UMM Thailand Ch. 4: You can’t win if you don’t play.
“Uh, I’m fine, but did you order all of these ham and eggs?” his wife asked, clearly ready for the day to begin. “The kids are never going to eat this.”
“I’ll eat them,” Charlie said trying to think of the fastest way to just make the whole questioning go away. He smiled at her as to follow up his claim with the resolution that he’d actually do it.
“OK,” Jacqueline said and was about to turn away when she looked at the receipt sitting on the blanket.
“What’s that,” she asked.
“The receipt for the breakfast,” he said as simply as he could.
“But it’s,” she said as she looked closer.
“It’s what?” he asked although he quickly realized he should have just said nothing.
“It’s,” again with the pauses. “It’s blank.”
“Oh, right,” Charlie said with a much larger sigh than he meant to let out. “That’s the back,” he turned over the paper, hoping, now holding his breath, that it would just be the regular curly script and the bill.
“Oh,” she said as the other side of the paper was just the list of the breakfast items. “OK.”
All he wanted was for her to go back to her bed. As much as he loved her and usually enjoyed her company, he had living ink and encrypted invisible messages to decipher.
“Your new girlfriend is a busy bee, isn’t she?” she said before she turned away, which apparently was going to happen sometime between never and eternity.
“My girlfriend?” he said a little too obviously playing dumb.
“You know, Mary?” she gave a little friendly nod and jiggle of her head.
“How do you know her name?” he asked crisscrossing his memory for how she would know.
“Because you’ve said it at least eight times just this morning,” she was smiling, which was a good sign.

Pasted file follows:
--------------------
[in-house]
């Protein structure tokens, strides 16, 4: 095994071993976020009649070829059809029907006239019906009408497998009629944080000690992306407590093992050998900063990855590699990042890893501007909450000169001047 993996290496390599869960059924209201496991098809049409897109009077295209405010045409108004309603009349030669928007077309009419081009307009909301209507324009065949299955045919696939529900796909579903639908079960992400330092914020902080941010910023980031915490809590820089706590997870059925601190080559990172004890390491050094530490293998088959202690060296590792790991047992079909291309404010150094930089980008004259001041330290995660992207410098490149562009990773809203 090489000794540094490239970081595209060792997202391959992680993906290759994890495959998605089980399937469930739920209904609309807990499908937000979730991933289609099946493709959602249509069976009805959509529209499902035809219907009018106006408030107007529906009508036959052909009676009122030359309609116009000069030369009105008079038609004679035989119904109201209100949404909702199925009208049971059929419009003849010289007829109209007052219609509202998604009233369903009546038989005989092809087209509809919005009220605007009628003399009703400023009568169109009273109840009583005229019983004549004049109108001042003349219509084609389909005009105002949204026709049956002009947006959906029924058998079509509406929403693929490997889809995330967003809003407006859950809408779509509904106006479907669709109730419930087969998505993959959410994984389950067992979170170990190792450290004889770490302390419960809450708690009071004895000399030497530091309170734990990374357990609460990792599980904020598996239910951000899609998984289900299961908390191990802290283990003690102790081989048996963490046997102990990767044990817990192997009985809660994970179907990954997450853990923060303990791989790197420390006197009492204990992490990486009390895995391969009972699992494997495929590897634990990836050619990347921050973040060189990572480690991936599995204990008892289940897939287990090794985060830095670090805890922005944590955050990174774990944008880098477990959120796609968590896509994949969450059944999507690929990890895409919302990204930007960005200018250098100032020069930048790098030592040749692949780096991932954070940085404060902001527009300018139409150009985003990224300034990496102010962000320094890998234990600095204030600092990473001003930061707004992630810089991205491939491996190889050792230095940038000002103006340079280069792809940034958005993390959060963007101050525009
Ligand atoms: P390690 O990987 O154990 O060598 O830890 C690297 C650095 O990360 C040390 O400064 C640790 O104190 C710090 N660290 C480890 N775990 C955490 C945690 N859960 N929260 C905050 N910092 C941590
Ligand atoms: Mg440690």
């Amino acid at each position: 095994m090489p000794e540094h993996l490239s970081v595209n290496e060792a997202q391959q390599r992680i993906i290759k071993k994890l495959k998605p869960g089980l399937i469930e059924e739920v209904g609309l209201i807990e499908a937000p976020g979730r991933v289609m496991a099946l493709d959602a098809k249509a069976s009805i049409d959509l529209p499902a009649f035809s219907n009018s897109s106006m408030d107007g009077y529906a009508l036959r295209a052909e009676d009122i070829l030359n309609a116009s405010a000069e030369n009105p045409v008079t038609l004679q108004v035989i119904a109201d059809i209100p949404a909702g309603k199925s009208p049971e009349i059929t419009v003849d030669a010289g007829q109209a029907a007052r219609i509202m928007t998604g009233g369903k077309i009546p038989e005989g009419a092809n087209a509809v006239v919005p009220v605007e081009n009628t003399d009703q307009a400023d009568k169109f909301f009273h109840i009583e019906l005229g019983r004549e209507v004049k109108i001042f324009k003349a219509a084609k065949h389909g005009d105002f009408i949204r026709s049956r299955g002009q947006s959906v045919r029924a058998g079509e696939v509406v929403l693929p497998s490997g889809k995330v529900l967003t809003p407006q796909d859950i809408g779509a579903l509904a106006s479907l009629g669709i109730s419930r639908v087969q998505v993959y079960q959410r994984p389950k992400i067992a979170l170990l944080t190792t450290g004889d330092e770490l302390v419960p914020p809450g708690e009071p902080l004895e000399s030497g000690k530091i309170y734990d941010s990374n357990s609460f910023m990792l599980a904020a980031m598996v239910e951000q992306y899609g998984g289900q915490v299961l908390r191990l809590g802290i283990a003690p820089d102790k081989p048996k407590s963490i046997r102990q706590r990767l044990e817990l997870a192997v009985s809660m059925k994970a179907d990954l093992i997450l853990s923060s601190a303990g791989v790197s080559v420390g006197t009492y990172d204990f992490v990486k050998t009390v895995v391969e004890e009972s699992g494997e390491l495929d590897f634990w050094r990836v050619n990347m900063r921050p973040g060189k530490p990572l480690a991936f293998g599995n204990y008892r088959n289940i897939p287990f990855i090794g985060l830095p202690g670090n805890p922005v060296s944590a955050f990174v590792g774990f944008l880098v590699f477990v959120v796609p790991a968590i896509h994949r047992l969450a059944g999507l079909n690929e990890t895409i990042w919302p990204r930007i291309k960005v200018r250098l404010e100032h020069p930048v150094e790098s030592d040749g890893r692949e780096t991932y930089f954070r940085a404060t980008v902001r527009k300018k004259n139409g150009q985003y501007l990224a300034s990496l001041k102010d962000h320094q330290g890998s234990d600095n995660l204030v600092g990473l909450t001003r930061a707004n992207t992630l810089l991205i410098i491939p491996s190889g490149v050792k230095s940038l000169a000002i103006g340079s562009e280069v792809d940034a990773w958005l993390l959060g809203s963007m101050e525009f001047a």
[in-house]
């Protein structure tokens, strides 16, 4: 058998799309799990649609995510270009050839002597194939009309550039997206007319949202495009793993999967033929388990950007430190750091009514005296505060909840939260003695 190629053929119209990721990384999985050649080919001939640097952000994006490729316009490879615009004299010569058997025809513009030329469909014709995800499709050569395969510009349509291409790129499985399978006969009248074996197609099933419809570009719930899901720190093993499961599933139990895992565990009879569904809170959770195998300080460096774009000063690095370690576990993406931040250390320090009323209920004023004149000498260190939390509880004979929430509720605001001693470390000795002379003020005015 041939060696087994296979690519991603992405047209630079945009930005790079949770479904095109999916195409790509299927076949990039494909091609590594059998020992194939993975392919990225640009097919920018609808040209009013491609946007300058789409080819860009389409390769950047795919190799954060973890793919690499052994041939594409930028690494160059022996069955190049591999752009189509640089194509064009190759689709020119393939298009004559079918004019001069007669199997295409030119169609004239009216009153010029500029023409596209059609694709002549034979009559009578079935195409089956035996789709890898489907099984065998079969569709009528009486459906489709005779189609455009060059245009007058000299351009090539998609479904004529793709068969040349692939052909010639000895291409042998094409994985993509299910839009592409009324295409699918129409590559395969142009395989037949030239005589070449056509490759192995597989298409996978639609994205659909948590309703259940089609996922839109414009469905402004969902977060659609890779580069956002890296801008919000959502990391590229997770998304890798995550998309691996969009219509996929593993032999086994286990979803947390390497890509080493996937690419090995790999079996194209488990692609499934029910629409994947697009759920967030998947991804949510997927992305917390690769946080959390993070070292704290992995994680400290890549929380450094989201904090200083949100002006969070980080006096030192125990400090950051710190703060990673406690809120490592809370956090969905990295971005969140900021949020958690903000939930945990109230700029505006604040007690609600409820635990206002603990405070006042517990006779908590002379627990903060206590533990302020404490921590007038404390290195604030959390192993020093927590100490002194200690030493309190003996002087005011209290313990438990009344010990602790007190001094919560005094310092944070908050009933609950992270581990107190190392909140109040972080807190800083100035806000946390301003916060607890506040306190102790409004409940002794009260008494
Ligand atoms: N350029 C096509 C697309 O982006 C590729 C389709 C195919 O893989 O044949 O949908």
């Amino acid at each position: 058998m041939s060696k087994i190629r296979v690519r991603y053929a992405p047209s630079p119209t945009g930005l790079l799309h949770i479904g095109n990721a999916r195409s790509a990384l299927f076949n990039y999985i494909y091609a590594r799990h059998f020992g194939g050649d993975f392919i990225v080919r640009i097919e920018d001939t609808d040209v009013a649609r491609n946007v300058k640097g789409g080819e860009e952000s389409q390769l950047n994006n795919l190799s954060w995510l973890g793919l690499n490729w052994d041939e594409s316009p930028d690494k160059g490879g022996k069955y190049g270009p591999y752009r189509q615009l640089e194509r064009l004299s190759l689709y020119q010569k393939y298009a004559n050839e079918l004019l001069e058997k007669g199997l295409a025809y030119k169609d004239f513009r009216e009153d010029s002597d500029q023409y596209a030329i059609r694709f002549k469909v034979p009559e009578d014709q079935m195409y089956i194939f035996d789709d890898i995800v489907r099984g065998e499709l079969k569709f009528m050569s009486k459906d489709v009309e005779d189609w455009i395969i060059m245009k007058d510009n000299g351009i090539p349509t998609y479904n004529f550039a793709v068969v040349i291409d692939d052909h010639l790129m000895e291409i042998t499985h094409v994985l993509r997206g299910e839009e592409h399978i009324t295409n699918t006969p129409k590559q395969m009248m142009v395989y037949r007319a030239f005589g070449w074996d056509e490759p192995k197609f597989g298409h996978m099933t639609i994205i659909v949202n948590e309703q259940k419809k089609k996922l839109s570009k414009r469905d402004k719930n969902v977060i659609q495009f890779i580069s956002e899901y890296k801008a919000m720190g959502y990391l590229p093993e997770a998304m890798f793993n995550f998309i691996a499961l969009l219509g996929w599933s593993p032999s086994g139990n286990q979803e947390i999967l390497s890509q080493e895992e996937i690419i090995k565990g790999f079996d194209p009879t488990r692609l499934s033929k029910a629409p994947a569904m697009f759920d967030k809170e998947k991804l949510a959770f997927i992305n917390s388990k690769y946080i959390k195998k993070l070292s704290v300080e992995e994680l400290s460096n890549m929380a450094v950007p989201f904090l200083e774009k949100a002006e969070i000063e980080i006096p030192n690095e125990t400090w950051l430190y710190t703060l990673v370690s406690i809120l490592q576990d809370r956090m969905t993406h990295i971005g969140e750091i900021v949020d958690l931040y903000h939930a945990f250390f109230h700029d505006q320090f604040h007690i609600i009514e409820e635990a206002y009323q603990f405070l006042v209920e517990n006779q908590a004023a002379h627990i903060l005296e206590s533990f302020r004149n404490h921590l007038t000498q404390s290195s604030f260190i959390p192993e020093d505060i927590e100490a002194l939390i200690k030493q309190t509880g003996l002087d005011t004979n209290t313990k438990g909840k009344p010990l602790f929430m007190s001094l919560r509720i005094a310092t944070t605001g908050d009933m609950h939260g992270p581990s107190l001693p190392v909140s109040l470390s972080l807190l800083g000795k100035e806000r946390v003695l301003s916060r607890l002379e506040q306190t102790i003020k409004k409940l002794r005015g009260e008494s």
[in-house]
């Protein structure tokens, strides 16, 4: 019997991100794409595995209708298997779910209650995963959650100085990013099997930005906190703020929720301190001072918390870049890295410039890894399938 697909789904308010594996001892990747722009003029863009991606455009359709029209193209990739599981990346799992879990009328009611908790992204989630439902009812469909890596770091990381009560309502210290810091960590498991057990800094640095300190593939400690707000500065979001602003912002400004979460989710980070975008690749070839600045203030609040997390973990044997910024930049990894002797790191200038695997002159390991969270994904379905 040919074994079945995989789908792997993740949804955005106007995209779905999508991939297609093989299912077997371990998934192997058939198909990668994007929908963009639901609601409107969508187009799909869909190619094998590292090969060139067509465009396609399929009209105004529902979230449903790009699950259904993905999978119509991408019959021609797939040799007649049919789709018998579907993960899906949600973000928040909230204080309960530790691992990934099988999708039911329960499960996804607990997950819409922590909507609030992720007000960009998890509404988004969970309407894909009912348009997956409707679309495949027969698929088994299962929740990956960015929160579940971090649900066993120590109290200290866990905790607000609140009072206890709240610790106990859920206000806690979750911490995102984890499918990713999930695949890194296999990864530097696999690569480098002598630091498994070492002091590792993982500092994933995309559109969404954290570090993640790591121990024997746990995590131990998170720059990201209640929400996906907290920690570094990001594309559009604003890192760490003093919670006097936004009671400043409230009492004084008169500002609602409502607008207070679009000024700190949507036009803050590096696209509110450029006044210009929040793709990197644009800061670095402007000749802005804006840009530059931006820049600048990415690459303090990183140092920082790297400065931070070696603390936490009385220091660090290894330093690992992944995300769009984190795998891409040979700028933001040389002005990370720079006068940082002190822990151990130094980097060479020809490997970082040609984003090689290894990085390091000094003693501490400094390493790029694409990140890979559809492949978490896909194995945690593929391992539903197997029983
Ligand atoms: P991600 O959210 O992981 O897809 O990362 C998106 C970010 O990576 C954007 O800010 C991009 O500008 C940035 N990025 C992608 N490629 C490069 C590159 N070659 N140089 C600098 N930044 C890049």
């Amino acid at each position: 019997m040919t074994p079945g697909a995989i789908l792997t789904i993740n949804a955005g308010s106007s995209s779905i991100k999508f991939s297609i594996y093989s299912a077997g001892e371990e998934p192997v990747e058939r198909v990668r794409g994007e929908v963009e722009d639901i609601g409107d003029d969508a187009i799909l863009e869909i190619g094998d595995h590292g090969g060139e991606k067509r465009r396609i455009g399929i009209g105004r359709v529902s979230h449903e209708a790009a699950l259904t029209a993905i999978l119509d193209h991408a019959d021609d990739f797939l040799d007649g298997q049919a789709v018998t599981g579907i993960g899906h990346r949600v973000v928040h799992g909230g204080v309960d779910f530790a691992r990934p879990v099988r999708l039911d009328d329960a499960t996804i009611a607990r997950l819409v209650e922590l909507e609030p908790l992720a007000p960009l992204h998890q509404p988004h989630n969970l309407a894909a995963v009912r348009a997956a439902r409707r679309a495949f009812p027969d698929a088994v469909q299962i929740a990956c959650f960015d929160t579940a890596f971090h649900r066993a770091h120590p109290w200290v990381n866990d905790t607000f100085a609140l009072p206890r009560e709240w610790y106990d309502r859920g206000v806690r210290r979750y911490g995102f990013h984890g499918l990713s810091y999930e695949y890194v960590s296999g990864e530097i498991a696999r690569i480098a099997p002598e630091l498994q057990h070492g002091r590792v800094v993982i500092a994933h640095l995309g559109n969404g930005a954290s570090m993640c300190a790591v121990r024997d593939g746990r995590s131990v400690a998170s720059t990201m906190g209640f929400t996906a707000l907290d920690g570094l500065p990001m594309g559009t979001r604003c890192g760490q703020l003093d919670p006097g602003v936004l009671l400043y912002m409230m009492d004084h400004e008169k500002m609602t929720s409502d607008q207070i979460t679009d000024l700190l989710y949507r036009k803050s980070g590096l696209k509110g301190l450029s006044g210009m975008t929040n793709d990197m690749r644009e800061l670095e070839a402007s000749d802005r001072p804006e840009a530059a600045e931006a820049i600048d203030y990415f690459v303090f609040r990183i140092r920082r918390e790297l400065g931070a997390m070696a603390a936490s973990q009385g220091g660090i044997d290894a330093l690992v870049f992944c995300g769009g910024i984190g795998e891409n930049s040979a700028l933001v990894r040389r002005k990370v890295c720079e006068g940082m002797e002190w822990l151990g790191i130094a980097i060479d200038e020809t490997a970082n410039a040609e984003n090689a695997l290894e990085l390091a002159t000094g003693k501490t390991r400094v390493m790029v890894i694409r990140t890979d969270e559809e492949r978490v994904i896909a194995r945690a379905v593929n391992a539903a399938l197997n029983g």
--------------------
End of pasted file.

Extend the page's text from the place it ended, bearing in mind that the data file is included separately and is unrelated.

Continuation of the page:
“Oh, that Mary,” he said, looking around his brain for a bigger shovel because he was digging himself a deeper hole by the second.
“She’s doing a great job with those ham and eggs, coffee and teas.”
“Absolutely,” he said and immediately regretted it as he never used that word. “She’s the best. Top saleswoman in seven counties in Thailand,” somehow came out of his mouth as if reading from a script — a really dumb script that someone found in the garbage can. But it seemed to do the trick as Jackie finally turned away and headed back to her side of the train.
As if he had something to hide, Charlie fell back onto his pillow and let out a deep breath. Did you need to know what was going on before you had anything to hide? He closed his eyes. Just a few minutes of peace and time to think about what to do.
“You get the message?” were the words that shot into his ear like a bullhorn. He didn’t have to open his eyes to know with all certainty that Mary was again at his side, within ear licking distance from the guy who just wanted to sleep or close his eyes or maybe figure out what the message meant.
“I got it, Mary,” he said without opening his eyes as if they had been through this whole routine dozens of times in the past. But there comes a time when you’re just so tired that you just want it to all go away.
“I don’t know what message says,” she continued, not getting the hint that the eyes-remaining-closed was trying to send.
“I do,” he said.
“Oh good,” she kept going. Maybe she just liked talking.
“Who are you?” was what he asked next, too worn out to beat around the bush any longer.
“Ooh,” she shrieked. “I’m just messenger.” She seemed to pause but he could feel that she hadn’t left. He didn’t know whether to ignore her, strike up a conversation about ham and eggs, or rattle out of her everything she knew.
“You know what they say about messenger?” she asked and he wondered how she knew such phrases in English.
He did know, but he thought he’d rather hear it from her.
“Don’t shoot the messenger,” she said and continued without missing a beat. “But this messenger you pay! Seven hundred twenty Baht for you, Charlie,” and she cackled and guffawed again so much that Charlie could no longer keep a straight face. There were even some other people in the car who were laughing at this point. He opened his eyes and turned towards her once again.
“Thank you, Mary,” Charlie said.
“No, thank you, Charlie,” she said. “You thank me and I thank you, but you see that we both win.”
“Win? Win what?”
“The game,” she said so quickly it was as if she knew what she was talking about as if this happened to her every week. Maybe it did.
“How do I win?” he asked.
“How do I play?”
“You got the message?”
“Play the game,” she said and then as if to emphasize. “Play the game, Charlie.”